6. Jeroen Metselaar says

    I think it is all about what your own internal reason is to perform a ritual.

    If you do it for your own reasons then it is up to you. If people try to coerce or force you it is time to get the middle finger ready. This is of course true for almost anything, but double so for rituals.

    What really gets my goat is the hypocrisy with rituals. Men that shag their secretary and use their wife as a cheap house maid but do buy her flowers on St. Valentine’s deserve a kick in the goolies. When I was still catholic and played the church organ I was very aware that most of the flock only appeared at christmas and easter.

  7. Smokey Dusty says

    Where do we draw the line? What about Oktoberfest? Is it coercive? Just minding my own business in Munich and everyone’s drinking, feasting and wearing folk dress.

    What if we add another layer of objection to the ritual observance of Oktoberfest? I feel coerced into the observance of Oktoberfest and here I am trying to observe Ramadan…

    How does the objection feel now?

    What else? Other folk festivals? Annual music festivals? Annual agricultural shows (I can hear The Sydney Easter Show’s fireworks as I type)? The annual excitement I feel when the cricket season finishes and the rugby league pre-season heats up? Should I keep my excitement under wraps in to avoid coercion?

    Ritual is an important part of our make up. We love to do things at certain times and in certain orders. I seriously don’t think we can do without it. To do away with it would be to deny an essential part of our humanness.

    I love Catholic mass by the way; especially the singing. Don’t believe a word of it though.

  8. redwood says

    I’ve never liked rituals but I think that’s just me. I’ve always felt that I lived a bit outside society, which is where I like it. When I was young and attended church, I did the rituals but they had no meaning for me and I was happy when they ended. I didn’t feel part of something bigger than myself. Some people like to feel that, like to have form to follow but I don’t. I prefer life free-flowing and up to us. I attend weddings and graduations and the like, but I don’t like being there and avoid them if I can. It really boils down to individual feeling.

  9. Nathair says

    What else? Other folk festivals? Annual music festivals? Annual agricultural shows

    The objection is not to any and every event just because it happens on a regular schedule. That was spelled out pretty clearly. “Participants are compelled to perform together forms that have little or no inherent meaning, and to do so only because the community demands it of them.” An annual jazz festival or garden show or fireworks display doesn’t contain any of the significant elements. The city collects yard waste on the same week every year but that doesn’t make it a coercive formal ritual.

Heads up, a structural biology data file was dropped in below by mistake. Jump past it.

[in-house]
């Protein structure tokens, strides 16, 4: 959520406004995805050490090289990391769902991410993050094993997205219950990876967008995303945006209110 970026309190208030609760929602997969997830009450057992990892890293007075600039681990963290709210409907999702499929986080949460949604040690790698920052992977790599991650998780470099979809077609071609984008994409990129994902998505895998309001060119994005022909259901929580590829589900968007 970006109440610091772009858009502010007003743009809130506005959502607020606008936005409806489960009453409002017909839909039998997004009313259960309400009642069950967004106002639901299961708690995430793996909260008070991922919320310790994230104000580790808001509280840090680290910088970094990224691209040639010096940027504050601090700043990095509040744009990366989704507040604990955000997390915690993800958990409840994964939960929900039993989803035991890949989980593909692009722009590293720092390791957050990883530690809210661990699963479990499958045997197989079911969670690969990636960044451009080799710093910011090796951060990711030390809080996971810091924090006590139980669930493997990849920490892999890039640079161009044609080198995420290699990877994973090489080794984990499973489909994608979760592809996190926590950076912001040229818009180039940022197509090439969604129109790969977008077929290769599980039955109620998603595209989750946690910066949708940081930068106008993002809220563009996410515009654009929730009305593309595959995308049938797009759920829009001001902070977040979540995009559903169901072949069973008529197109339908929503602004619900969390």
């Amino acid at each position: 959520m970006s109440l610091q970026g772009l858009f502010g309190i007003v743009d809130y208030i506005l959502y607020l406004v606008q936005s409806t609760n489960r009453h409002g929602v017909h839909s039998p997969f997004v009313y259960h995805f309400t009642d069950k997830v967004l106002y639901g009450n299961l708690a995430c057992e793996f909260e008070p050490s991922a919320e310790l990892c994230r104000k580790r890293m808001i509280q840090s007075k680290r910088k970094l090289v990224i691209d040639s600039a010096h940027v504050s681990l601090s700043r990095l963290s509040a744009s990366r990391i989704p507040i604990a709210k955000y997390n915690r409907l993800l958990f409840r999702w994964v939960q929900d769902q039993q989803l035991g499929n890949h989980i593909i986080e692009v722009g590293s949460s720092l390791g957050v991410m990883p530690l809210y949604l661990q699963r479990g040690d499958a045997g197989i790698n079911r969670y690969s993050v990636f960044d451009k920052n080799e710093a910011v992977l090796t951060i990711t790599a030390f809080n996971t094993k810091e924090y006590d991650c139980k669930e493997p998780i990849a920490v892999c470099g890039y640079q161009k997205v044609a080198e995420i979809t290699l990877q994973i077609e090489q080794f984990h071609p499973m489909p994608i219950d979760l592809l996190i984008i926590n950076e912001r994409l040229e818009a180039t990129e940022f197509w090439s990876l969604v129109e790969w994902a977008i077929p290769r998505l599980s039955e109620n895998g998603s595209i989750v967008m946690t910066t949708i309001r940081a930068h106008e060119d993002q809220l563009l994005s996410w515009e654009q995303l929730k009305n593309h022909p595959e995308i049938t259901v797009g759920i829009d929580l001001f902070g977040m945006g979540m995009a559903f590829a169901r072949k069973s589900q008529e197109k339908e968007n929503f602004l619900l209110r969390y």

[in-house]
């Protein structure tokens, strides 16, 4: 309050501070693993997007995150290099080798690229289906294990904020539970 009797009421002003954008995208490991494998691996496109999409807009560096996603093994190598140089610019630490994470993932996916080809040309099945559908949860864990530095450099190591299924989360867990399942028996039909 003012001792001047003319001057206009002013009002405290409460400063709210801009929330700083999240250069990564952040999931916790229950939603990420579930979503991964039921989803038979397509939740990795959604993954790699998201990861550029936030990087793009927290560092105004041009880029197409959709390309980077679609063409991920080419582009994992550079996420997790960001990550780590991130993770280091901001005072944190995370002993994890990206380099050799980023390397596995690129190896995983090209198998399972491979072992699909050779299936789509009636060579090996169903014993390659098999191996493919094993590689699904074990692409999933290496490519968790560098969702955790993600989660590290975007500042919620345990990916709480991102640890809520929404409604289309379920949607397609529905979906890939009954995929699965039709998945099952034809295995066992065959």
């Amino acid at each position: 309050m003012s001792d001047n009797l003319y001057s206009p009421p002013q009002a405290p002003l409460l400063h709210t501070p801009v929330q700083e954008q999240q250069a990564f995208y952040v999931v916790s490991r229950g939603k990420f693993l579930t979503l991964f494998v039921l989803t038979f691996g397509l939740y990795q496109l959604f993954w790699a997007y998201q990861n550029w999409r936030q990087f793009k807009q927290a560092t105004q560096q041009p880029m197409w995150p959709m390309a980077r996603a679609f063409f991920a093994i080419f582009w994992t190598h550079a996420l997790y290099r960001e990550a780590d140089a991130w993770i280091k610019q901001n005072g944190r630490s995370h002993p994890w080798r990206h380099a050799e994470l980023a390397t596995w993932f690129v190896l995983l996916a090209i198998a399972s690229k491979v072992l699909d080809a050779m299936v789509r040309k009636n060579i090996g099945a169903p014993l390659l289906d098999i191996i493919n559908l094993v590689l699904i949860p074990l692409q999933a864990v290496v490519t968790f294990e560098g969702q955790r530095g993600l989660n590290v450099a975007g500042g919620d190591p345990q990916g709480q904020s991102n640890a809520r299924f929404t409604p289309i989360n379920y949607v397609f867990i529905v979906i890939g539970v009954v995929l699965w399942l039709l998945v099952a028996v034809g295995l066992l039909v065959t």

10. says

    Smokey D – I didn’t say anything about doing away with rituals, and that’s not what I meant to imply.

    But there is a lot of heavy breathing about the irreplaceable quality of religious rituals and the putative universal need or longing for them. I think it’s worth pointing out that the need or longing isn’t actually universal.

  11. says

    And that changes the whole experience so radically that it seems pointless to talk about them as the same kind of thing.

    I would look at it as the difference between singing “Silent Night” on Christmas and “Rudolph the Red-Nosed Reindeer”. A good ritualistic song that is pleasurable to sing in groups need not be about real things. In that sense, the recognition by most everyone, let’s say, that the story of Jesus is as much an invented fiction as the story of Rudolph wouldn’t necessarily change the overall experience of singing ritualistic songs about Jesus for those who were interested in the story and the occasion in the first place.

    However, it would probably work best for songs about Jesus (following such a global enlightenment where most everyone stops believing) if the lyrics about him were made impersonal so that it is not the singer believing all that nonsense but some other character in the story. Nothing is quite so repulsive as singing about how much you want to be a slave and that others should to.

  12. says

    I live in Spain where a lot of the rituals started out as Catholic, but some of them have evolved beautifully. “Idiosyncratic local ritual” would just about cover it. For example, most places now mark the end of carnival with a funeral for a sardine. This is about as sensible as it sounds, and I love it. Others haven’t evolved so much, but the non-religious part is still the good bit – like celebrating St John’s day with witches dancing around a bonfire and chasing the children. And these days, the crowd for the witches (or whatever) is much, much bigger than the congregation for the mass.

  13. says

    A funeral for a sardine! That’s very cool.

    It reminds me of the “Northern Exposure” in which Joel decided to make a real effort to be a normal guy and go hunting with the fellas, managed to succeed in shooting a quail, and then was so distraught about doing so that he rushed it back to Cicely for surgery.